A couple of years ago, seeking an alternative to the gym, and hoping to meet people in my new inner western home, I joined my local women’s soccer club, The Maribyrnong Swifts. One month after the end of my first soccer season, I fell pregnent. I joined the club for fitness and friendship; little did I know that being a sporting mum would have so many other benefits, now and into the future, and for both myself and my daughter.
At first, I was a total novice – I hadn’t been part of an organised sporting team since high school, and even then, my talents left a lot to be desired. But the coach worked us hard on fitness and skills, and gradually, after months of twice-weekly training and Sunday round robin matches, I did improve (yep, I even got the Most Improved award at the end of season!). Plus, I was fit, and had made 16 new friends. I looked forward to soccer: the tough training in rain, mud and sun; the early Saturday night bedtimes in preparation for the Sunday game; the bruised legs and blistered toes; and the guilt-free team lunches or dinners (big plates of parmagiana and jugs of beer) after each game.
I learned about my body: how it worked, how far I could push it, and how resilient it could be. I learned about teamwork: about cooperation, but also proactiveness and personal responsibility. I also gained a great deal of respect for my gender: women from all age groups, all walks of life, and numerous nationalities came together as a team to put their bodies on the line for a common goal. I wished I had joined a sporting club when I was at school. It would have shown me that the world was bigger, and more accepting, than my school and the cliques within it.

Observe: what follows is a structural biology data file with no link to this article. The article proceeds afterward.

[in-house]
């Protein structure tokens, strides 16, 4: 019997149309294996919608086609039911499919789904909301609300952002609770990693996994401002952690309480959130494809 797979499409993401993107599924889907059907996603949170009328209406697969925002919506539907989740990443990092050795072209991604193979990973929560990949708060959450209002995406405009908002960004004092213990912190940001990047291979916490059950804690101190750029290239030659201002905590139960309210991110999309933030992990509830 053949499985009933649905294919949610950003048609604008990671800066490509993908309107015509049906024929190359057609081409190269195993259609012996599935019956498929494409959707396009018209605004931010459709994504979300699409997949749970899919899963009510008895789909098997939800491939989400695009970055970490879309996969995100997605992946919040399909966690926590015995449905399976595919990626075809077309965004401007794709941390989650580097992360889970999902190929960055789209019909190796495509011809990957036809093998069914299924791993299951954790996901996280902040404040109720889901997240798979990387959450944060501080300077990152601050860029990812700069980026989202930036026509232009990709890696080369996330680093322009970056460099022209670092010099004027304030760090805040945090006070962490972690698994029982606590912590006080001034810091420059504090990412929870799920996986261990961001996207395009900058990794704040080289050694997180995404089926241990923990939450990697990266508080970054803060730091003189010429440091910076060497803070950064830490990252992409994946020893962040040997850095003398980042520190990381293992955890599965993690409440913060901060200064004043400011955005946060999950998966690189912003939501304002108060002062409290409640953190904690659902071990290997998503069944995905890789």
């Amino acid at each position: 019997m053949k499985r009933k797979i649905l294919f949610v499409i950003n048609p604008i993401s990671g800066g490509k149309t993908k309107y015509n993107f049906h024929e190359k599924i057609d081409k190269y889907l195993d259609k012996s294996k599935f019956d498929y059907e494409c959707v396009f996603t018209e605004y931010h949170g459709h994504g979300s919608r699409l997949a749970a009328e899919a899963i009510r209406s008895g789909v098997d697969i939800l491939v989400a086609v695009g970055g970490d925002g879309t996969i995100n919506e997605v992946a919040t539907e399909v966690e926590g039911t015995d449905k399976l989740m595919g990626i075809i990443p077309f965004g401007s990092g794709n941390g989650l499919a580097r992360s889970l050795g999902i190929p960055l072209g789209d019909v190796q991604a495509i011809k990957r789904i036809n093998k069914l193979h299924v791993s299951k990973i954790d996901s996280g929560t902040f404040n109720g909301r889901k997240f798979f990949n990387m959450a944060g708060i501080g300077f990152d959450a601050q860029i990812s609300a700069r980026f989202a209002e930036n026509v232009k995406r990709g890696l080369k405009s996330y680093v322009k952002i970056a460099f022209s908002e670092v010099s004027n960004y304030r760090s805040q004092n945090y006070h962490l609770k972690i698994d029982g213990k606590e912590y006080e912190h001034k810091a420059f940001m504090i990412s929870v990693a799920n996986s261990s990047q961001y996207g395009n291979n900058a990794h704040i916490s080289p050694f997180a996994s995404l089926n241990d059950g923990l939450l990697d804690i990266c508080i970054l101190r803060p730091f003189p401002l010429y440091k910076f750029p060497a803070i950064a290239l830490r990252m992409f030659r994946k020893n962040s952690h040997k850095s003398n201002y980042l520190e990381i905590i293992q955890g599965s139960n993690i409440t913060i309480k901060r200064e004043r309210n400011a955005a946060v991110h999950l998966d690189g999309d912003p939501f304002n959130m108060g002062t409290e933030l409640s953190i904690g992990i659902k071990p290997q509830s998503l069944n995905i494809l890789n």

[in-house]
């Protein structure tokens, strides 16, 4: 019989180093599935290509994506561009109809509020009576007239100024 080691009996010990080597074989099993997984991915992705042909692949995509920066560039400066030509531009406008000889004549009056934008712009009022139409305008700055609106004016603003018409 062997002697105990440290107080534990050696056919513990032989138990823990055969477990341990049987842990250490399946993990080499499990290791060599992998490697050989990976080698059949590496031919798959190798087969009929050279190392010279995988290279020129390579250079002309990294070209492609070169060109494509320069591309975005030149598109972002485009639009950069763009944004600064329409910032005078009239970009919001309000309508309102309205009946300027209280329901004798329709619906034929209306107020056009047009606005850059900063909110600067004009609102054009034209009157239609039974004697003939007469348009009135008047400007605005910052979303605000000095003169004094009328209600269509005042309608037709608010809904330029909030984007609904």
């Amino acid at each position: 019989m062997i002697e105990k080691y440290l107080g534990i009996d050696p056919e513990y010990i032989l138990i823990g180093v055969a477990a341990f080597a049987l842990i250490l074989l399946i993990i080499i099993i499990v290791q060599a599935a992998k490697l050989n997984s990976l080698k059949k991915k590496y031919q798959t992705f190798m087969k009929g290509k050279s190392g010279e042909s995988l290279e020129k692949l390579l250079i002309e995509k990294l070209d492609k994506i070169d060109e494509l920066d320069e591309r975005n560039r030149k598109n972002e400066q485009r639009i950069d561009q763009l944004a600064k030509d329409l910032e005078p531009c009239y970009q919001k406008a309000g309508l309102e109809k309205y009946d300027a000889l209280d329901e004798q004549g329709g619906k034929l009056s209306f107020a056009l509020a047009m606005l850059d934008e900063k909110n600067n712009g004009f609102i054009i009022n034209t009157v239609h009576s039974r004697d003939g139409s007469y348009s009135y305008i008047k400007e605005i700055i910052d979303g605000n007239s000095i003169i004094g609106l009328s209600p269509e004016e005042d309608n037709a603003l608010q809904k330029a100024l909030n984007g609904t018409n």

I fell pregnant at a convenient time – a few weeks after my first soccer season ended – so I took a year off and rejoined the team when my baby was 6 months old. After two months of pre-season training, I was feeling fit again; but, during the very first official match of the season, I fell awkwardly and fractured my wrist. I continued training, with my cast on, partly because I loved it and didn’t want to lose my fitness, but also partly because I’ve realised how important it is to me that my daughter sees women being active, competitive, dedicated and supportive of one another.
As my daughter grows up, I want sport to be a fun and normal part of her life: as normal is it is for boys. Sport will teach her about teamwork, goal-setting and personal achievement – all vital skills in the workplace. It will keep her fit and strong, and establish a good habit for exercise throughout her life. Testing and pushing her body to its limits will empower her, boost self-confidence and inspire her to achieve. She will feel a bond with her teammates: a kind of bond that only team sport can create. And, most importantly, she will learn that, with hard work, she can achieve whatever she wants in life, regardless of her gender.
Perhaps my daughter’s generation will be the first to see female athletes paid the same as male athletes, watch regular live televised women’s sports on television, or book tickets to spectate women’s sports without a second thought. In the meantime, I will continue to be a sporting mum, hoping a little bit of my enthusism rubs off. Fingers crossed.